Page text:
Here is a related article, seems that this "we can do what we want, and you have no rights" theme is going strong. However, in this case, and other cases when it comes to children, it gets ify. This is a case that a poster gave a strong argument for. What do you think?

    [SIZE=+1]Appellate Briefs Filed in Arizona Illegal-Search Case[/SIZE]
    Home School Legal Defense Association (HSLDA) ^ | January 24, 2011 | HSLDA
    Posted on Wednesday, January 26, 2011 7:07:55 AM by Sopater
    In March of 2005, two social workers and six deputy sheriffs descended on the home of John and Tiffany Loudermilk to “investigate” a two-month-old anonymous tip that their house was unsafe for children. After almost an hour of threats, the social workers finally threatened to take all of their children into custody if not allowed inside. The Loudermilks reluctantly agreed. The assembled officials took less than five minutes to determine that the allegations in the anonymous report were false.

    HSLDA reviewed the case and sued the social workers, their attorney, and four of the deputies for violating the Loudermilks’ Fourth Amendment right to be free from unreasonable searches. We also sued the social workers for threatening to remove their children without justification.

    The judge denied the defendants’ motions to dismiss in September 2007, and then denied their motions for summary judgment in March 2010. The deputies appealed, claiming that they should be immune from liability because, they said, the right to be free from unreasonable searches was not clear enough for them to realize that threatening to remove a child if not allowed inside the home violated the Fourth Amendment.

    Click here to read their brief to the United States Court of Appeals for the Ninth Circuit (requires Adobe Acrobat Reader).

    In HSLDA’s answering brief, we argued that the law has been clearly established for at least 10 years, ever since we successfully sued social workers on behalf of the Calabretta family in a similar case. We also demonstrated that any reasonable officer should know that threatening to remove a child to gain the “cooperation” of the parents is inherently coercive and that the officers should have known so at the time.

    Within the next few weeks the appellate court will either decide the case or will schedule oral argument. In the meantime, proceedings in the trial court are on hold.
  16. kailey_elise
    *blink blink*

    So, ignorance of the law isn't a valid excuse for citizens, but somehow it should be for Law Enforcement, who, you know, should know the laws they're charged with upholding?!?!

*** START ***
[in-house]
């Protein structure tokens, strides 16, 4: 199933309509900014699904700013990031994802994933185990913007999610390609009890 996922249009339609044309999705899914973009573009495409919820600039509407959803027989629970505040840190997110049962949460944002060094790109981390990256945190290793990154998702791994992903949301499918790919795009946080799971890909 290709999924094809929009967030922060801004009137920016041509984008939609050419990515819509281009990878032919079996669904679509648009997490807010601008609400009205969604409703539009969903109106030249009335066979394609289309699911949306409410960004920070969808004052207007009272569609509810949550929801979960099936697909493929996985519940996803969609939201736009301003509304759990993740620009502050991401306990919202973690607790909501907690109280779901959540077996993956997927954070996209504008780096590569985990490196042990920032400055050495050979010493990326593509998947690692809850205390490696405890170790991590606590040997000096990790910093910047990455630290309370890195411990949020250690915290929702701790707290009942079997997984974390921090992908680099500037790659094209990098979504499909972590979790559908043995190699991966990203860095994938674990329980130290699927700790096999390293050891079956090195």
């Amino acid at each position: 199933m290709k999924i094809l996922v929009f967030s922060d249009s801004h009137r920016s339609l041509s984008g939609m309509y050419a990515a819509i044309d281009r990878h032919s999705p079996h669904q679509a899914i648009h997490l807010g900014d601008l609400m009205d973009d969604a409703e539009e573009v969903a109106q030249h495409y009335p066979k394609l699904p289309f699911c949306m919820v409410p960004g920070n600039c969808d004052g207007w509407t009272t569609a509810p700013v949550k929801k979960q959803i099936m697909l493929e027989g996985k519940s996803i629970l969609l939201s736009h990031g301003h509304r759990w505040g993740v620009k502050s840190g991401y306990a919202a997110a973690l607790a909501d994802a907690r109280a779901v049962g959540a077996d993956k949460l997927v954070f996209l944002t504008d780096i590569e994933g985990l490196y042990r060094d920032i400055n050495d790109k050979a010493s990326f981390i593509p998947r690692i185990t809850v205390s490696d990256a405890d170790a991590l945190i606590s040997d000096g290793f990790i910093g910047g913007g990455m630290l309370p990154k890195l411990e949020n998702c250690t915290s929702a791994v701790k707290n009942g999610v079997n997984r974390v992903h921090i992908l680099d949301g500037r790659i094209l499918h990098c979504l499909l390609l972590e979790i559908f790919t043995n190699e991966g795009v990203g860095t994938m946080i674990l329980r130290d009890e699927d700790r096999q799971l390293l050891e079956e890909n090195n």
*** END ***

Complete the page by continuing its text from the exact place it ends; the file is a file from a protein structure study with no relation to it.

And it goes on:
Also, c'mon, did they really think that would work? They know DAMN well that threatening people to get them to do what you want is coercion! *sigh* Dammit, I hope they lose that case! If it was SO imperative that they check to see if the house was unsafe...why did it take them 2 months to, you know, go check? Hell, if it were THAT dangerous, one of the kids could have DIED! *mumbles something about idiots*

    I don't think the kid that got caught up in the shuffle should have gotten in trouble. As soon as the cops didn't see their suspect in the residence, they should have left. They had no real reason to be in there, so they shouldn't have seen what they saw, kwim? I also like how they assumed the apartment they "smelled marijuana" coming from was assumed to be where the suspect was. Seriously? Did they really think that some dude was running from the cops...and once he got out of their sight & found a hiding place, would spark a fucking bowl? C'mon - he was probably still out of breath from running from them! ;)

    ~Kailey
  17. trdofbeingtrd
    Kailey, I agree with you all the way. Sadly there are people who think this is a justified move, and when you disagree you are seen as a paranoid nut. I completely agree with having laws and authority to enforce them, but I don't agree with rights being taken away because of bullshit claims.
  18. Wayne Brady
    How long before we have telescreens in our homes? Any bets?
  19. trdofbeingtrd

    Like I said, give it a few more months and it will be 1984.

    It is scary isn't it. Something that is even more scary is how people who do not see the dangers are the one's helping it happen. There are a LOT of those.
  20. Logitech
    That's because they have nice catchphrases such as this: "I am not doing nothing wrong and therefore have nothing to hide"

    These measures are pushed through with excuses of fighting evil terrorists (it has become synonym for muslim, hasn't it?), pedophiles, drug dealers etc. And for some reason people are willing to trade off their liberties and privacy for security theater. Lets face it: you're much more likely to die from cardiovascular diseases or traffic accidents than from terrorist attacks or bad-tripping psychonaut going nuts and even if terrorist attacks were that common, what evidence is there that TSA and alike could successfully prevent the attacks?

    Sorry about drifting off the topic, but I'm a bit passionate on this topic.